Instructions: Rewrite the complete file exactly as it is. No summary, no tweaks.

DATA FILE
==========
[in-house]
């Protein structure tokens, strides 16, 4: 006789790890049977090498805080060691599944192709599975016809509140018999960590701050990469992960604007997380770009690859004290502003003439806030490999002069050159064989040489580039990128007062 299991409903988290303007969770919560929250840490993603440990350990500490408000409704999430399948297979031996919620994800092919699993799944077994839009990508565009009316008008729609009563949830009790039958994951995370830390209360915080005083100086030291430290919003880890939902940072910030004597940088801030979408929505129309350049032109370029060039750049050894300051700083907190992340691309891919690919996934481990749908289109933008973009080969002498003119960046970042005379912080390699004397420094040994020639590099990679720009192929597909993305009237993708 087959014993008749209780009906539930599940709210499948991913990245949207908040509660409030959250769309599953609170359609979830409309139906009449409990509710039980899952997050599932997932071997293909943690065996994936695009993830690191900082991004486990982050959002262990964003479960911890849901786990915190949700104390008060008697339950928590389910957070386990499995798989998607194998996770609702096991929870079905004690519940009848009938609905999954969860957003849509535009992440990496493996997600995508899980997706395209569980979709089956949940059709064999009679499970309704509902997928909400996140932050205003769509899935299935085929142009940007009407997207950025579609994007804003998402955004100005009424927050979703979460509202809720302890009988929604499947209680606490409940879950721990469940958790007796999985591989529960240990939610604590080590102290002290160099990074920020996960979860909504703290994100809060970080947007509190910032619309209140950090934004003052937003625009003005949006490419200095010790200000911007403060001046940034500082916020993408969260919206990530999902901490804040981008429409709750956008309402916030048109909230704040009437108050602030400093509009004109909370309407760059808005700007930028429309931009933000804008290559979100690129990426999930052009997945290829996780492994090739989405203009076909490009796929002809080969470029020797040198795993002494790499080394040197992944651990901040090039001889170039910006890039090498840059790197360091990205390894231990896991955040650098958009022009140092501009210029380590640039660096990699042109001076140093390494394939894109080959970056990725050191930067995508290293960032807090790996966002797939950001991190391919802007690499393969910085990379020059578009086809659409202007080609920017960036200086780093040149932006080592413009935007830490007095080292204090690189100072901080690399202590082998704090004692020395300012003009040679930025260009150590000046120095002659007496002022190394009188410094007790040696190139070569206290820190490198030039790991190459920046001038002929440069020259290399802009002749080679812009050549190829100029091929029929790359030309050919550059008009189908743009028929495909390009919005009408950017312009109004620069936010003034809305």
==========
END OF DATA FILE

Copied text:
[in-house]
């Protein structure tokens, strides 16, 4: 006789790890049977090498805080060691599944192709599975016809509140018999960590701050990469992960604007997380770009690859004290502003003439806030490999002069050159064989040489580039990128007062 299991409903988290303007969770919560929250840490993603440990350990500490408000409704999430399948297979031996919620994800092919699993799944077994839009990508565009009316008008729609009563949830009790039958994951995370830390209360915080005083100086030291430290919003880890939902940072910030004597940088801030979408929505129309350049032109370029060039750049050894300051700083907190992340691309891919690919996934481990749908289109933008973009080969002498003119960046970042005379912080390699004397420094040994020639590099990679720009192929597909993305009237993708 087959014993008749209780009906539930599940709210499948991913990245949207908040509660409030959250769309599953609170359609979830409309139906009449409990509710039980899952997050599932997932071997293909943690065996994936695009993830690191900082991004486990982050959002262990964003479960911890849901786990915190949700104390008060008697339950928590389910957070386990499995798989998607194998996770609702096991929870079905004690519940009848009938609905999954969860957003849509535009992440990496493996997600995508899980997706395209569980979709089956949940059709064999009679499970309704509902997928909400996140932050205003769509899935299935085929142009940007009407997207950025579609994007804003998402955004100005009424927050979703979460509202809720302890009988929604499947209680606490409940879950721990469940958790007796999985591989529960240990939610604590080590102290002290160099990074920020996960979860909504703290994100809060970080947007509190910032619309209140950090934004003052937003625009003005949006490419200095010790200000911007403060001046940034500082916020993408969260919206990530999902901490804040981008429409709750956008309402916030048109909230704040009437108050602030400093509009004109909370309407760059808005700007930028429309931009933000804008290559979100690129990426999930052009997945290829996780492994090739989405203009076909490009796929002809080969470029020797040198795993002494790499080394040197992944651990901040090039001889170039910006890039090498840059790197360091990205390894231990896991955040650098958009022009140092501009210029380590640039660096990699042109001076140093390494394939894109080959970056990725050191930067995508290293960032807090790996966002797939950001991190391919802007690499393969910085990379020059578009086809659409202007080609920017960036200086780093040149932006080592413009935007830490007095080292204090690189100072901080690399202590082998704090004692020395300012003009040679930025260009150590000046120095002659007496002022190394009188410094007790040696190139070569206290820190490198030039790991190459920046001038002929440069020259290399802009002749080679812009050549190829100029091929029929790359030309050919550059008009189908743009028929495909390009919005009408950017312009109004620069936010003034809305």